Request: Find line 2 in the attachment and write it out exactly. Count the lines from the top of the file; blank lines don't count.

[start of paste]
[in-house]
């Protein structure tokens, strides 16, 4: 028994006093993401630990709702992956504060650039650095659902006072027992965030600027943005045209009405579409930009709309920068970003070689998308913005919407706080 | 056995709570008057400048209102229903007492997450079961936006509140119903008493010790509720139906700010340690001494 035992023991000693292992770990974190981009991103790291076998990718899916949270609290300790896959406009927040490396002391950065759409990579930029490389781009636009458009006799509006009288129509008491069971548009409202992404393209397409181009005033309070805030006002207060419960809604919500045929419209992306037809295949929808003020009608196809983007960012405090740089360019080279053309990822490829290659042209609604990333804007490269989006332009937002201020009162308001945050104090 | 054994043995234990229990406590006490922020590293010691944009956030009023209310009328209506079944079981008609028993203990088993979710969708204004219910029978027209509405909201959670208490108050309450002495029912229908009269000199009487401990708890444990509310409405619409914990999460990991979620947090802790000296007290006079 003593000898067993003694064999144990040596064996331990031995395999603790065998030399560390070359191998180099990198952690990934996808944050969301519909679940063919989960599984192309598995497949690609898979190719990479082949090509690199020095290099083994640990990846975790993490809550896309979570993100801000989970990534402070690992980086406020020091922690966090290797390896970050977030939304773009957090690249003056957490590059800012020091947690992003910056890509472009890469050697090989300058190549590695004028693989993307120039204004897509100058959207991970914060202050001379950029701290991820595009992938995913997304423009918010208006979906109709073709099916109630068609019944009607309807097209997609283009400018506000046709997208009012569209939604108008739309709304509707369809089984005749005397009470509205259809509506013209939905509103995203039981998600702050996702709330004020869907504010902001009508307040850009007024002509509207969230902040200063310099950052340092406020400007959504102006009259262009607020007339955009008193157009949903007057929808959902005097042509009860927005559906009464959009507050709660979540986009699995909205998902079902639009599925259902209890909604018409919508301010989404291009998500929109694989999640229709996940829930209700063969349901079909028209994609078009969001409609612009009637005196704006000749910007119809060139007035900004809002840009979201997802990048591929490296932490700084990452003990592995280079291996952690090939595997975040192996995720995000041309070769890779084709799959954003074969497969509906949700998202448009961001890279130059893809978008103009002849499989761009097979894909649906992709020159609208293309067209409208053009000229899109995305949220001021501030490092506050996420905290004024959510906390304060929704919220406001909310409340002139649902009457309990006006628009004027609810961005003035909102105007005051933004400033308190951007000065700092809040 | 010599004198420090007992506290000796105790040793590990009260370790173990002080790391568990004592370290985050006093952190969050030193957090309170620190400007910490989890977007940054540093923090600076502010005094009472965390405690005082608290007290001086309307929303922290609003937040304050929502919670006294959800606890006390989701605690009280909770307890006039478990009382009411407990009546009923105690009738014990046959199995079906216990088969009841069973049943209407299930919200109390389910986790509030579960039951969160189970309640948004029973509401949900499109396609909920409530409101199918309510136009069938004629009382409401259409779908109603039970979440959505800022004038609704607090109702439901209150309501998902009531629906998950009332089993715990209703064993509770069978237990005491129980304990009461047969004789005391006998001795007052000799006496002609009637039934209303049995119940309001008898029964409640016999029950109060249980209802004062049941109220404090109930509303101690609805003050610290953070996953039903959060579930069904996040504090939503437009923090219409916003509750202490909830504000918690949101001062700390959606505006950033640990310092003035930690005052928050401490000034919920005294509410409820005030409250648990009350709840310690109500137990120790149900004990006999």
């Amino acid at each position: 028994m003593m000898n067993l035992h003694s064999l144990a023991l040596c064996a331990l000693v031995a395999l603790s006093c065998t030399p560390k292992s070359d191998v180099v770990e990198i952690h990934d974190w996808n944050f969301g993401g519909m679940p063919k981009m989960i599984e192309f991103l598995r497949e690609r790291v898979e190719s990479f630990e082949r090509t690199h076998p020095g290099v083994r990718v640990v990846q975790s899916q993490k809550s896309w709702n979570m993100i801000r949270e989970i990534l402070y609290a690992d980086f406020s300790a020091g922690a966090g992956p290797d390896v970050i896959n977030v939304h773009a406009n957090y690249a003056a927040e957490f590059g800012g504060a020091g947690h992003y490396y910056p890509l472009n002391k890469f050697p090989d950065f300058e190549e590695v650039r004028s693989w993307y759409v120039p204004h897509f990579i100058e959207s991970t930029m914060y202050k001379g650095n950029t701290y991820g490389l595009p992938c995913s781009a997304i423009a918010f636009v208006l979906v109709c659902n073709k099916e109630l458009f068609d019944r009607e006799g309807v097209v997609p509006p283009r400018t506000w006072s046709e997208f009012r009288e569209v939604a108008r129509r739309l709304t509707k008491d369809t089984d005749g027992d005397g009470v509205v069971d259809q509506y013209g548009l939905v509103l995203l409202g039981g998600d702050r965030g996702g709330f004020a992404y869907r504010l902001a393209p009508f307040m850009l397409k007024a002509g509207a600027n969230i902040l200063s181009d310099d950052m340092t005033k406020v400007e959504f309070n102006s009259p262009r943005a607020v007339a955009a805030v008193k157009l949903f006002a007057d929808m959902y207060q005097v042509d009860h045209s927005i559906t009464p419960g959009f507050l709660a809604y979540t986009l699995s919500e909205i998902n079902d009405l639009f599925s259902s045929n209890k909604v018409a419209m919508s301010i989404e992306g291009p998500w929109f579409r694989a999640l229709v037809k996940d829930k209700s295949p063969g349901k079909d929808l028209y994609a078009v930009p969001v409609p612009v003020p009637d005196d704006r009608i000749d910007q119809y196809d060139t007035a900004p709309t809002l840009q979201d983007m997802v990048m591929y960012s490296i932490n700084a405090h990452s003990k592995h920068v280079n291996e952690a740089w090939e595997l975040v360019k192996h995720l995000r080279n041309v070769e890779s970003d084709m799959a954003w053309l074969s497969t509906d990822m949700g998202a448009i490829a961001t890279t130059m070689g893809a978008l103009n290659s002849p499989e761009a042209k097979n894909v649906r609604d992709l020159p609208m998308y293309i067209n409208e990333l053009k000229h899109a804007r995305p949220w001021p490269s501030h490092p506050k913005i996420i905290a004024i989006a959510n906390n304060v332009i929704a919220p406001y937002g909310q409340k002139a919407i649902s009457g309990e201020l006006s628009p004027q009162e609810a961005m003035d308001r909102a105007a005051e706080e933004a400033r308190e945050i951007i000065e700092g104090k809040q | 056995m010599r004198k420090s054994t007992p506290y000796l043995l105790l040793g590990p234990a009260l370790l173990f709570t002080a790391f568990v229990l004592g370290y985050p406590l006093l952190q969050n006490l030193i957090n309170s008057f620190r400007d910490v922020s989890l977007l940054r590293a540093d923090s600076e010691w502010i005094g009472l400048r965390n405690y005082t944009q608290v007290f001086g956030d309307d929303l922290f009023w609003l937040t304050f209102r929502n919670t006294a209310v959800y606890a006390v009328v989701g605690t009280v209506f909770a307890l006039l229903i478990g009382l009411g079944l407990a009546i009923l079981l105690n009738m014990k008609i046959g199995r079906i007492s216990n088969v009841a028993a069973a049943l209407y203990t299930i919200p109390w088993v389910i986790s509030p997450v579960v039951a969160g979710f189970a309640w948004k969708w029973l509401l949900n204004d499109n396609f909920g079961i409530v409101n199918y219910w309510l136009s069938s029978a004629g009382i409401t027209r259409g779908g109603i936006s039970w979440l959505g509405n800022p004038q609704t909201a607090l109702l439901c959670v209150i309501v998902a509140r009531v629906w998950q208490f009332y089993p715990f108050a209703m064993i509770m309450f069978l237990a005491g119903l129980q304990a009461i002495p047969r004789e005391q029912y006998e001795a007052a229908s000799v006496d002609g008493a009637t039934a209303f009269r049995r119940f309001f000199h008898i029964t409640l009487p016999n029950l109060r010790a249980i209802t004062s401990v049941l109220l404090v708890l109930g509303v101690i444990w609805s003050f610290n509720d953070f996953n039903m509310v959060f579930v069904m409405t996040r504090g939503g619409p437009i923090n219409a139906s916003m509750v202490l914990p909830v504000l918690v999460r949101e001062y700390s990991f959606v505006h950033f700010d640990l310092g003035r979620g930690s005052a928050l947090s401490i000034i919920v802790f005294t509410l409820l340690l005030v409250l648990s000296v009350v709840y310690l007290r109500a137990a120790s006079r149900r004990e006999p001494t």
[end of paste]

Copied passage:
């Protein structure tokens, strides 16, 4: 028994006093993401630990709702992956504060650039650095659902006072027992965030600027943005045209009405579409930009709309920068970003070689998308913005919407706080 | 056995709570008057400048209102229903007492997450079961936006509140119903008493010790509720139906700010340690001494 035992023991000693292992770990974190981009991103790291076998990718899916949270609290300790896959406009927040490396002391950065759409990579930029490389781009636009458009006799509006009288129509008491069971548009409202992404393209397409181009005033309070805030006002207060419960809604919500045929419209992306037809295949929808003020009608196809983007960012405090740089360019080279053309990822490829290659042209609604990333804007490269989006332009937002201020009162308001945050104090 | 054994043995234990229990406590006490922020590293010691944009956030009023209310009328209506079944079981008609028993203990088993979710969708204004219910029978027209509405909201959670208490108050309450002495029912229908009269000199009487401990708890444990509310409405619409914990999460990991979620947090802790000296007290006079 003593000898067993003694064999144990040596064996331990031995395999603790065998030399560390070359191998180099990198952690990934996808944050969301519909679940063919989960599984192309598995497949690609898979190719990479082949090509690199020095290099083994640990990846975790993490809550896309979570993100801000989970990534402070690992980086406020020091922690966090290797390896970050977030939304773009957090690249003056957490590059800012020091947690992003910056890509472009890469050697090989300058190549590695004028693989993307120039204004897509100058959207991970914060202050001379950029701290991820595009992938995913997304423009918010208006979906109709073709099916109630068609019944009607309807097209997609283009400018506000046709997208009012569209939604108008739309709304509707369809089984005749005397009470509205259809509506013209939905509103995203039981998600702050996702709330004020869907504010902001009508307040850009007024002509509207969230902040200063310099950052340092406020400007959504102006009259262009607020007339955009008193157009949903007057929808959902005097042509009860927005559906009464959009507050709660979540986009699995909205998902079902639009599925259902209890909604018409919508301010989404291009998500929109694989999640229709996940829930209700063969349901079909028209994609078009969001409609612009009637005196704006000749910007119809060139007035900004809002840009979201997802990048591929490296932490700084990452003990592995280079291996952690090939595997975040192996995720995000041309070769890779084709799959954003074969497969509906949700998202448009961001890279130059893809978008103009002849499989761009097979894909649906992709020159609208293309067209409208053009000229899109995305949220001021501030490092506050996420905290004024959510906390304060929704919220406001909310409340002139649902009457309990006006628009004027609810961005003035909102105007005051933004400033308190951007000065700092809040 | 010599004198420090007992506290000796105790040793590990009260370790173990002080790391568990004592370290985050006093952190969050030193957090309170620190400007910490989890977007940054540093923090600076502010005094009472965390405690005082608290007290001086309307929303922290609003937040304050929502919670006294959800606890006390989701605690009280909770307890006039478990009382009411407990009546009923105690009738014990046959199995079906216990088969009841069973049943209407299930919200109390389910986790509030579960039951969160189970309640948004029973509401949900499109396609909920409530409101199918309510136009069938004629009382409401259409779908109603039970979440959505800022004038609704607090109702439901209150309501998902009531629906998950009332089993715990209703064993509770069978237990005491129980304990009461047969004789005391006998001795007052000799006496002609009637039934209303049995119940309001008898029964409640016999029950109060249980209802004062049941109220404090109930509303101690609805003050610290953070996953039903959060579930069904996040504090939503437009923090219409916003509750202490909830504000918690949101001062700390959606505006950033640990310092003035930690005052928050401490000034919920005294509410409820005030409250648990009350709840310690109500137990120790149900004990006999």